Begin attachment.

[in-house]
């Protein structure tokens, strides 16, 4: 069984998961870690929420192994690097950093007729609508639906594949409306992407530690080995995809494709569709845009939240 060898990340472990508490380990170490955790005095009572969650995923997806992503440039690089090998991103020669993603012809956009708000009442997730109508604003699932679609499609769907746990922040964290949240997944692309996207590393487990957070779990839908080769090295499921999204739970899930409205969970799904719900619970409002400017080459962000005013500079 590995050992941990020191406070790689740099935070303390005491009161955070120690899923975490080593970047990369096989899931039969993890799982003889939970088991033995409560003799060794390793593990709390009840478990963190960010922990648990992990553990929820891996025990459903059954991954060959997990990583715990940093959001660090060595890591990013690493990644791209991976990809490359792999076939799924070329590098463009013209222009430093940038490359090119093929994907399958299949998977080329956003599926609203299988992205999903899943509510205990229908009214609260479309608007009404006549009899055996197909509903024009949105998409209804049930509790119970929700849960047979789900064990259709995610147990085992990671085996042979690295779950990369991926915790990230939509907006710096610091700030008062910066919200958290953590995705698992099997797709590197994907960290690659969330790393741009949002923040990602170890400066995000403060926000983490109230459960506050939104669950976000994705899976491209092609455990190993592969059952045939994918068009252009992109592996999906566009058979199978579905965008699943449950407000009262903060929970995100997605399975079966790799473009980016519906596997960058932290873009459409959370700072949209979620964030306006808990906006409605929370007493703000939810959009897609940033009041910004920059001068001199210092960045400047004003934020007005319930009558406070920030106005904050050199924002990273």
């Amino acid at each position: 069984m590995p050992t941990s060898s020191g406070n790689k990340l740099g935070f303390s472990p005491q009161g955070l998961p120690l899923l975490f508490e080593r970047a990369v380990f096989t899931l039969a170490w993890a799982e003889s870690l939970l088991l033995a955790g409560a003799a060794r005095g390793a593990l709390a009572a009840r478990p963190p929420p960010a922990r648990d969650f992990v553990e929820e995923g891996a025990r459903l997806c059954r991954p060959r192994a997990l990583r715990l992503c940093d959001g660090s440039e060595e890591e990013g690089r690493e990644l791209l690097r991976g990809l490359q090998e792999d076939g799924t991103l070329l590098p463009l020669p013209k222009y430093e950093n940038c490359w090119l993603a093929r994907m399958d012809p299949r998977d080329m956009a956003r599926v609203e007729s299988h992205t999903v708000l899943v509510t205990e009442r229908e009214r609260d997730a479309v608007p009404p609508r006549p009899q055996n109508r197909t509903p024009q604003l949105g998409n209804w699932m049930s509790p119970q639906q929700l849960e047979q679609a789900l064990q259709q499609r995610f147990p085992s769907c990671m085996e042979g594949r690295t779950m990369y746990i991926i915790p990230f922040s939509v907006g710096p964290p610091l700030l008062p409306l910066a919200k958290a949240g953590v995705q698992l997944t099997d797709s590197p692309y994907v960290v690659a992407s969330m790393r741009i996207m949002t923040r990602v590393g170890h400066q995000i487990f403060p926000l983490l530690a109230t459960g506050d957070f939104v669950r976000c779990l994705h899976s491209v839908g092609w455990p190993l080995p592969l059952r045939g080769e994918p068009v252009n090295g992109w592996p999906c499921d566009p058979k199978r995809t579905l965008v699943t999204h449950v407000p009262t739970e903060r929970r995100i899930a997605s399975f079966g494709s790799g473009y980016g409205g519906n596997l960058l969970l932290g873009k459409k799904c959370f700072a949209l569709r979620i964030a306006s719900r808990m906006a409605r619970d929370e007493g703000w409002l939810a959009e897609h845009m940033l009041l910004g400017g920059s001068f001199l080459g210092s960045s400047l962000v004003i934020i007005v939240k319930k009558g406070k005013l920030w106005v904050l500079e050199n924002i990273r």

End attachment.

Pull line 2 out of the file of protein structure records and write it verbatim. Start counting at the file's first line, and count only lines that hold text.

């Protein structure tokens, strides 16, 4: 069984998961870690929420192994690097950093007729609508639906594949409306992407530690080995995809494709569709845009939240 060898990340472990508490380990170490955790005095009572969650995923997806992503440039690089090998991103020669993603012809956009708000009442997730109508604003699932679609499609769907746990922040964290949240997944692309996207590393487990957070779990839908080769090295499921999204739970899930409205969970799904719900619970409002400017080459962000005013500079 590995050992941990020191406070790689740099935070303390005491009161955070120690899923975490080593970047990369096989899931039969993890799982003889939970088991033995409560003799060794390793593990709390009840478990963190960010922990648990992990553990929820891996025990459903059954991954060959997990990583715990940093959001660090060595890591990013690493990644791209991976990809490359792999076939799924070329590098463009013209222009430093940038490359090119093929994907399958299949998977080329956003599926609203299988992205999903899943509510205990229908009214609260479309608007009404006549009899055996197909509903024009949105998409209804049930509790119970929700849960047979789900064990259709995610147990085992990671085996042979690295779950990369991926915790990230939509907006710096610091700030008062910066919200958290953590995705698992099997797709590197994907960290690659969330790393741009949002923040990602170890400066995000403060926000983490109230459960506050939104669950976000994705899976491209092609455990190993592969059952045939994918068009252009992109592996999906566009058979199978579905965008699943449950407000009262903060929970995100997605399975079966790799473009980016519906596997960058932290873009459409959370700072949209979620964030306006808990906006409605929370007493703000939810959009897609940033009041910004920059001068001199210092960045400047004003934020007005319930009558406070920030106005904050050199924002990273």